The results provide further support and rationale for the use of TGF-β inhibitors to treat prostate cancer. They may also be relevant to other cancers, such as those of the breast and the ovary, where similar changes in Dkk-3 and the TGF-β response take place. The studies at Imperial were carried out by Diana Romero and Yoshiaki Kawano, now at Kumamoto University in Japan, and were funded by a Cancer Research UK (CRUK) Project Grant awarded to Robert Kypta and Jonathan Waxman.

The work is published in the Journal of Cell Science.

Dr Robert M Kypta
Lecturer in Prostate Cancer
Department of Surgery & Cancer

The Faculty of Medicine’s winners at the first Student Academic Choice Awards

SACASInnovation and tutoring in the Faculty of Medicine were recognised in the first annual Student Academic Choice Awards (SACAs).

Faculty winners

Congratulations go to:

These awards are a first for academics and support staff, nominated and chosen entirely by students. The awards are designed to celebrate and reward good teaching and emphasise teaching as a skill of equal worth and value as research.

The long term aim of these annual awards is to build a community and ownership of the courses being delivered. It is also a chance for students to say ‘thank you’ to teaching staff.

Our congratulations are extended to all of the nominees. The full list can be seen at https://www.imperialcollegeunion.org/academicchoice

The UK Technology Strategy Board

Kerry Clough, Corporate Partnerships Manager (Medicine)
Kerry Clough, Corporate Partnerships Manager (Medicine)

The UK Technology Strategy Board (TSB) is a funding organisation which Imperial has arguably underutilised in recent years, and for any of our scientists seeking collaborations with industry they are an excellent source of potential leverage funding. The TSB launched its 2013-14 Delivery Plan in May. In their role as the UK’s innovation agency they have a budget of £440m over the next year to help accelerate economic growth by stimulating and supporting business-led innovation. They will establish and implement national technology strategies in the priority areas which include energy, transport, health, digital, space, biosciences, IT, high value manufacturing and advanced materials.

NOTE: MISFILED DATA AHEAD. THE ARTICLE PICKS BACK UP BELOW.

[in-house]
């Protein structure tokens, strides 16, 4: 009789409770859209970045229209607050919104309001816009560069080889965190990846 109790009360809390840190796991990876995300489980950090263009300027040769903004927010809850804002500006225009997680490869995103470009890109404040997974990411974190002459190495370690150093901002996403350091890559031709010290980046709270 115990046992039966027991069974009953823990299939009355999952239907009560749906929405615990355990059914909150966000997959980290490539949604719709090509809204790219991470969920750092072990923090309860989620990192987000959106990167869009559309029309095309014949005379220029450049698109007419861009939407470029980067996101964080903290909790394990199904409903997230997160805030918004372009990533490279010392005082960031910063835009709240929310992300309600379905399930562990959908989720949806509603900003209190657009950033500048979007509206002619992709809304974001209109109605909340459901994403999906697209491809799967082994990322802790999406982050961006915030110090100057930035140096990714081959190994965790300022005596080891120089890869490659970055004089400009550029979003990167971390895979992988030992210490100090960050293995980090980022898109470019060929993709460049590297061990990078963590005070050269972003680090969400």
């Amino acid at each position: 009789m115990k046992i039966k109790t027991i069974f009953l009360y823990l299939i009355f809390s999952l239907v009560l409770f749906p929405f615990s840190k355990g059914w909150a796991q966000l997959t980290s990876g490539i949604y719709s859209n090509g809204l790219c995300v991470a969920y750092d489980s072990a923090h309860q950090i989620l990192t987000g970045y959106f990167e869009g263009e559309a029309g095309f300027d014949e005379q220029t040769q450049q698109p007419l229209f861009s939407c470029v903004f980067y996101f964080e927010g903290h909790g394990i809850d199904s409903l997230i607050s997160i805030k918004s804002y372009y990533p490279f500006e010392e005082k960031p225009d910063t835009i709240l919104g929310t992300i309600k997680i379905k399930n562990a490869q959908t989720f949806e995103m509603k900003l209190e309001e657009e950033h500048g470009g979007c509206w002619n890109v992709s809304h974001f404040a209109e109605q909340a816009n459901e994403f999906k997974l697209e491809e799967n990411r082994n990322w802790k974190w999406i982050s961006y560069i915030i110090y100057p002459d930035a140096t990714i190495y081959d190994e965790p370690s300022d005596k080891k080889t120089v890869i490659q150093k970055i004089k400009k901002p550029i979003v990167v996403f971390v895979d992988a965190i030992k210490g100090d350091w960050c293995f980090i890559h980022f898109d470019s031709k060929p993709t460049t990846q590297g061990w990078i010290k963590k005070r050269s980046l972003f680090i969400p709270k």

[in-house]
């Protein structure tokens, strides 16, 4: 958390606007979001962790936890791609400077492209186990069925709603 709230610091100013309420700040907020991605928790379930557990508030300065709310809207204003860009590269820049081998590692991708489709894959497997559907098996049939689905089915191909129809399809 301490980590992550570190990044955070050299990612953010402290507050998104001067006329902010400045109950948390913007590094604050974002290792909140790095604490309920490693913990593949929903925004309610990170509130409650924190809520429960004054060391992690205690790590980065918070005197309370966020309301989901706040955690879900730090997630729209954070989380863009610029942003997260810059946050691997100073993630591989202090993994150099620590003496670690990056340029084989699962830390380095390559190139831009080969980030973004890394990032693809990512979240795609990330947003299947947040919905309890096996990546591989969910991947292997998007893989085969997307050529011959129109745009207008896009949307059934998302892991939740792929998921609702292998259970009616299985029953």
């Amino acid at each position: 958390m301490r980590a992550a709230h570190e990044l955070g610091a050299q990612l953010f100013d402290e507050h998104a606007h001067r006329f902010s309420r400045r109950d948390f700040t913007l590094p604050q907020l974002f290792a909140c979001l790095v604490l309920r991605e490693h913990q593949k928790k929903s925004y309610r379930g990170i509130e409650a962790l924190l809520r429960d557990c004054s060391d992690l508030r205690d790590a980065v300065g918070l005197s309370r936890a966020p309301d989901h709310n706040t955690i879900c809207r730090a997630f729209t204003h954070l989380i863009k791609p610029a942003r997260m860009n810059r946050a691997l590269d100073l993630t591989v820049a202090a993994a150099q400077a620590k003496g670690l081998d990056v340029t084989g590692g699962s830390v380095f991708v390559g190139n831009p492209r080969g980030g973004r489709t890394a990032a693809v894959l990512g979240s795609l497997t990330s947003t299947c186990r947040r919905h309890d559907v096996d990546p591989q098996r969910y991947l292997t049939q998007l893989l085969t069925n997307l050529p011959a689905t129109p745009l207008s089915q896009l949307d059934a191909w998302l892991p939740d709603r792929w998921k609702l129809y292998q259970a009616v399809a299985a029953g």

TSB awarded over 60% of their R&D investment to small and medium-sized enterprises during the last year and ran more than 70 competitions for R&D funding, offering grants to over 1,000 organisations. In 2013-14 they plan to launch around 75 more competitions across the priority themes, committing almost £300m. They are working with more than 4,900 companies and 150 research organisations, including 110 universities and all of their 7 so-called Catapult centres (world-leading centres of innovation in their field of expertise) will become operational in 2013.

Kerry Clough
Corporate Partnerships Manager
Faculty of Medicine

President and Rector’s Awards and Medals 2013

Awards for Excellence in Teaching are presented annually to members of academic staff judged to have been most outstanding in the quality, organisation and presentation of their teaching. Of the award winners up to four may be selected to receive a President & Rector’s Medal for Outstanding Contribution to Teaching Excellence.

There were a total of 8 recipients from the Faculty of Medicine, listed below.

President & Rector’s Awards for Excellence in Teaching:

Professor Karim Meeran – Department of Medicine

Dr Uta Griesenbach – NHLI

President & Rector’s Medals for Outstanding Contribution to Teaching Excellence:

Professor Jenny Higham – Faculty of Medicine

Professor John Laycock – Department of Medicine

President & Rector’s Award for Excellence in Research Supervision:

Dr Ken MacLeod – NHLI

A President & Rector’s Medal for Excellence in Research Supervision is awarded to:

Dr Jane Davies – NHLI

President & Rector’s Award for Excellence in Supporting the Student Experience:

Mr Griffin Ryder – Faculty of Medicine

President & Rector’s Medal for Supporting the Student Experience:

Ms Susan English – Faculty of Medicine

 

View a full list of recipients of President and Rector’s Awards and Medals.

Fully Funded PhD Scholarships – Applications Now Open

We have just opened applications for two separate PhD scholarships, aiming to recruit a total of 8 students in total. The deadline for applicants is 10 July 2013 for all scholarships. Please distribute to all your masters students and encourage those who are suitable to apply by completing the relevant online application form available online, via the links below.